Asked how the Corrections Department plans to handle overcrowding issues in state prisons with the closing of additional facilities, Traylor said, “We’re always dealing with space issues.”
He said all of the inmates at the closing facilities will be evaluated in terms of their medical, educational, job and security needs and then be “absorbed” into other prison facilities.
“We’re going to make the best out of it as we can,” he added.
The Pulaski facility is constructed on 52 acres and had an average daily population of 422 inmates in June of this year. The facility also offers a substance abuse treatment center, according to the state Corrections Department web site.
Being a Level 2 facility means the correctional center is equipped to accommodate Level 1 and Level 2 prisoners who haven’t had any disruptive behaviors in at least 24 months and have not attempted to escape.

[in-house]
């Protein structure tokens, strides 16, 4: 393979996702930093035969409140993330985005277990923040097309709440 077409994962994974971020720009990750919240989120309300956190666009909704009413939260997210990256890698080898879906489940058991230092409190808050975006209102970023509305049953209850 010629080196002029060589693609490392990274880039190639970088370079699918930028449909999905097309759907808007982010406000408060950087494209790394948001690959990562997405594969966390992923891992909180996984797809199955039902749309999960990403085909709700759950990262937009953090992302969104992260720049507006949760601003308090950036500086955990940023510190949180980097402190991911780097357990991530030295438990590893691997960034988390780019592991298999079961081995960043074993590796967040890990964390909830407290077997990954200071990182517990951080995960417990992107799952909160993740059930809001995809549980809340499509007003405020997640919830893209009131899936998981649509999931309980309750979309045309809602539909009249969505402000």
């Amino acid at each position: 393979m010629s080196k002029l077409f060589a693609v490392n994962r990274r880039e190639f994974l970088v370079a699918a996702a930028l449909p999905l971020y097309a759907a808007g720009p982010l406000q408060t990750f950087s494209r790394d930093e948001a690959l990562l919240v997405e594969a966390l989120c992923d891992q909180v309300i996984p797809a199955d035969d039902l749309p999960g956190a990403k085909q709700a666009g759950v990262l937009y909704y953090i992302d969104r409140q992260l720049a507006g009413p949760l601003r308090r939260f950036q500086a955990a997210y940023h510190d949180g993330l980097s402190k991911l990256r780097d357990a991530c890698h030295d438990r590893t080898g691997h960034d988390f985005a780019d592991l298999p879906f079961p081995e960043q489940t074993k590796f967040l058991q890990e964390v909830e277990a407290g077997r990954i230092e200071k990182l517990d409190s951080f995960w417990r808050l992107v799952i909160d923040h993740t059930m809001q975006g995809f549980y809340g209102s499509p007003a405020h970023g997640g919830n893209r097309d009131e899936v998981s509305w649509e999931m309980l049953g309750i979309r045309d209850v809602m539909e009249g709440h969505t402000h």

Level 1 excludes inmates serving time for first- or second- degree murder, sex offenses, kidnapping and abduction.
Level 2 inmates are those serving single life sentences who have reached their parole eligibility date.
The governor’s reduction plan calls for 567 layoffs of state employees.

County Correctional Center to close

New state budget cuts announced yesterday will result in the loss of another 62 jobs for Pulaski County, which already is facing a 9.4 percent jobless rate.
In his October 2008 reduction plan for the 2009 fiscal year budget, Gov. Timothy M. Kaine plans to save the state just over $1.6 million by closing Pulaski Correctional Center off Morgan’s Cut Road (Old Route 11) near Dublin.
The facility, constructed in 1955, is one of six correctional facilities statewide that the governor proposes to close to help make up for an estimated $2.5 billion shortfall in revenue through 2010.
Seventh District Delegate Dave Nutter (R-Christiansburg) expressed “complete surprise” by the planned closing of the Pulaski facility, noting that neither he nor county officials had any warning of the announcement.